When you download the final resuls (see ) you will get a file (xml and/or ascii) with the final SED for each object. Most of the information is the same shown in the SED section of VOSA, but with some peculiarities.

When a data point has been calculated as an average of the photometry coming from different services (or user input file) some of the columns in the SED final file are built in terms of the original values for each catalogue. In particular:

• Δ (VO): this is the MAXIMUM value of all the Δ values for the data points combined to build this SED point.

• Δ_2 (VO): this is the MINIMUM value of all the Δ_2 values for the data points combined to build this SED point.

• Nobjs: this is the MAXIMUM value of all the Nobjs values for the data points combined to build this SED point.

• Qual (VO): if, for all the points combined to build this final SED point, the quality flag is the same, that value is shown here. Otherwise it is shown as 'mix'.

Excess

Most of the models used by VOSA for the analysis of the observed SEDs include only a photospheric contribution.

But the observed SED for some objects can include the contribution not only from the stellar photosphere but also from other components as disks or dust shells.

In these cases, some excess will appear and using the full SED for the analysis can be misleading.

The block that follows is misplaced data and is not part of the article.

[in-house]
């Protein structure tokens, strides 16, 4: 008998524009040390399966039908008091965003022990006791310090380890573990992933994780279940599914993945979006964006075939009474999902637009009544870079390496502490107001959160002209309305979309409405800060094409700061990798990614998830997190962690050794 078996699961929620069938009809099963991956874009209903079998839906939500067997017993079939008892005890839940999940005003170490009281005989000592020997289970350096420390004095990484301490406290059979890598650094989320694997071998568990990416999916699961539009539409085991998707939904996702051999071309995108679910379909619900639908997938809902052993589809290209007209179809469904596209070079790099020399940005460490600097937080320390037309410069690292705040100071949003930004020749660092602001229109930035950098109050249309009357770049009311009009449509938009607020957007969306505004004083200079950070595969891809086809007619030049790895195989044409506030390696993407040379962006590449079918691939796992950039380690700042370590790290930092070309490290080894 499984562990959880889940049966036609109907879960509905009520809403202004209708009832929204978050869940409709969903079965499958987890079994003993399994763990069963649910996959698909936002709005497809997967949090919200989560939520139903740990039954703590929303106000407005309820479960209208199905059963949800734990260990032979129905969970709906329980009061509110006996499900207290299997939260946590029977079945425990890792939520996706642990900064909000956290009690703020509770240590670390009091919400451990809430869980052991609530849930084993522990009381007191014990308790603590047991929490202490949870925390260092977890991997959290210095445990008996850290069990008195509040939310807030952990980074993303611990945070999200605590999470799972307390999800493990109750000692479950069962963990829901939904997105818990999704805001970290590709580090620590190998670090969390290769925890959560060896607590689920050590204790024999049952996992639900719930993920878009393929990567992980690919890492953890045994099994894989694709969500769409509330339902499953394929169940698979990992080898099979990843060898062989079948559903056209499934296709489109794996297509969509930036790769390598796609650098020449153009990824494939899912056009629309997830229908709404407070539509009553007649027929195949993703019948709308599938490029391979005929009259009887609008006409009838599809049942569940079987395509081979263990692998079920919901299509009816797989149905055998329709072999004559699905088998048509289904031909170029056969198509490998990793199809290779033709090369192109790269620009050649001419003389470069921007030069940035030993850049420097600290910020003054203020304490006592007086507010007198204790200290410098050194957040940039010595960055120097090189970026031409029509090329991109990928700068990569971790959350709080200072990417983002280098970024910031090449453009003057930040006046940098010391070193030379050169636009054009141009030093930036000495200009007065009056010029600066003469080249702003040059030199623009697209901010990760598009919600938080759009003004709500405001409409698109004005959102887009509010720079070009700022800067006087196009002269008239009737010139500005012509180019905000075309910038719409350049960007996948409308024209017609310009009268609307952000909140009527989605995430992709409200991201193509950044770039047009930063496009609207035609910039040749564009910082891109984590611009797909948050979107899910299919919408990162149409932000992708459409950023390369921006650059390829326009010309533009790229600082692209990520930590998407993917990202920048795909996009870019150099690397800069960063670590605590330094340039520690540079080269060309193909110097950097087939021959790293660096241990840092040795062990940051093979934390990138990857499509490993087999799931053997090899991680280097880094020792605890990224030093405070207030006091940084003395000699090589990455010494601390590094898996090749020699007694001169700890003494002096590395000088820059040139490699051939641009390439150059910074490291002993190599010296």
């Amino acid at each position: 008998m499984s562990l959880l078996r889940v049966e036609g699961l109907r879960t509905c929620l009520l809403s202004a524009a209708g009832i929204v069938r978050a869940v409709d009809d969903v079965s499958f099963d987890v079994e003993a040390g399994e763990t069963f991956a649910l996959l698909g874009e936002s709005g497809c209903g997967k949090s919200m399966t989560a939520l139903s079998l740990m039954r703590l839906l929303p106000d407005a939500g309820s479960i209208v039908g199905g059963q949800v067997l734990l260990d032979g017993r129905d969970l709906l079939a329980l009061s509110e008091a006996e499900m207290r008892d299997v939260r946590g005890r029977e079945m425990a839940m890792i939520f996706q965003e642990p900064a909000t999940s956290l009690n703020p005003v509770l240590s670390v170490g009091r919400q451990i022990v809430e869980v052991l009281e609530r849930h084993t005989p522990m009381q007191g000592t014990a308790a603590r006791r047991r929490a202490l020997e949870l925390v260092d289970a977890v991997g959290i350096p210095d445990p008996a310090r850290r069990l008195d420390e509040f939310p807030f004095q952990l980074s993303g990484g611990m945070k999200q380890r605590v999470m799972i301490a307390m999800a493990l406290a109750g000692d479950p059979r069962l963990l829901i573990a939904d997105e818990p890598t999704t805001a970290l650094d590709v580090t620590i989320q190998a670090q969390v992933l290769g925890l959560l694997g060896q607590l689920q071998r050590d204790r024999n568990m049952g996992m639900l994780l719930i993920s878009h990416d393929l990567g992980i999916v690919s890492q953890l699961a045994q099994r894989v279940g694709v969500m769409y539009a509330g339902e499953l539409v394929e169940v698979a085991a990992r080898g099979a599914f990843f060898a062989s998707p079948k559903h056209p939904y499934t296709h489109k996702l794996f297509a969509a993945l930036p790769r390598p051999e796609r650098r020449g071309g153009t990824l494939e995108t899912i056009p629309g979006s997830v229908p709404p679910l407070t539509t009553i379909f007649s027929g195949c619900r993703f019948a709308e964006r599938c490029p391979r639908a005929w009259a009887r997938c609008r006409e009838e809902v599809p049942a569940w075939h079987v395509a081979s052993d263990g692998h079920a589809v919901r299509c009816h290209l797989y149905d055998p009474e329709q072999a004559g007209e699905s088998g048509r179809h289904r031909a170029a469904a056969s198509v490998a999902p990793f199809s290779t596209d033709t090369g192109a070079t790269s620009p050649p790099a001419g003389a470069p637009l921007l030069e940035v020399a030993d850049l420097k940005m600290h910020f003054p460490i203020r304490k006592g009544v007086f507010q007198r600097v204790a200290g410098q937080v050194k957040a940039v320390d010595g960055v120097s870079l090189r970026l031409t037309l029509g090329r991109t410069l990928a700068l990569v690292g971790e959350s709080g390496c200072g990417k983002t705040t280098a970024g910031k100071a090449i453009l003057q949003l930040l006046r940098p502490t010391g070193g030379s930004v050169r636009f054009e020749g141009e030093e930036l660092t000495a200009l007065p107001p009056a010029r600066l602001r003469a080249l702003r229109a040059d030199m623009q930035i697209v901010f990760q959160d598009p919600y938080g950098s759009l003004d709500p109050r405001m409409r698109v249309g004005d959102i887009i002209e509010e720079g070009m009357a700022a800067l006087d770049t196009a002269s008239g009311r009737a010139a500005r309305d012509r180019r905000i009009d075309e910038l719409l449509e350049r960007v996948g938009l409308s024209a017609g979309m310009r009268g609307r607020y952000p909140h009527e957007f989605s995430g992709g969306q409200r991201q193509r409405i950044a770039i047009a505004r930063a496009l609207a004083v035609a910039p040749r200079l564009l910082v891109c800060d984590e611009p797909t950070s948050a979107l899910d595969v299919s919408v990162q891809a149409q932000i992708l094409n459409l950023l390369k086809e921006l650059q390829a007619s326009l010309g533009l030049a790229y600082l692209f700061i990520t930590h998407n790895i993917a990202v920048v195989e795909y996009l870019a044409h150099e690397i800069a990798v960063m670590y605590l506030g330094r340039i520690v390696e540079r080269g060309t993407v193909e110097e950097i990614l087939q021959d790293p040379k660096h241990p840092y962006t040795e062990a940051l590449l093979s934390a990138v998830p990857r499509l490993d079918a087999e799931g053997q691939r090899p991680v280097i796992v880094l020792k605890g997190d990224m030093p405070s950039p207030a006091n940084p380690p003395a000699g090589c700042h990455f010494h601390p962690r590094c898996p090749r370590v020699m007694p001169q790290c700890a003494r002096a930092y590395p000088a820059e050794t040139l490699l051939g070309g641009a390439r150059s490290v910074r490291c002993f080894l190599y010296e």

Thus, VOSA offers the option to mark some part of the SED as "UV/Blue excess" or "Infrared excess" so that the corresponding points are not considered when the SED is analyzed using photospheric stellar models.

Infrared excess

VOSA tries to automatically detect possible infrared excesses.

Since most theoretical spectra used by VOSA correspond to stellar atmospheres only, for the calculation of the Χr2 in the 'model fit' the tool only considers those data points of the SED corresponding to bluer wavelengths than the one where the excess has been flagged.

(Some models, as the GRAMS ones, include other components as dust shells around the star. For those cases the points marked as 'infrared excess' will be also considered in the model fit).

The last wavelength considered in the fitting process and the ratio between the total number of points belonging to the SED and those really used are displayed in the results tables.

The point where infrared excess starts is calculated, for each object, when you upload an input file, but it is also recalculated whenever the observed SED changes, that is: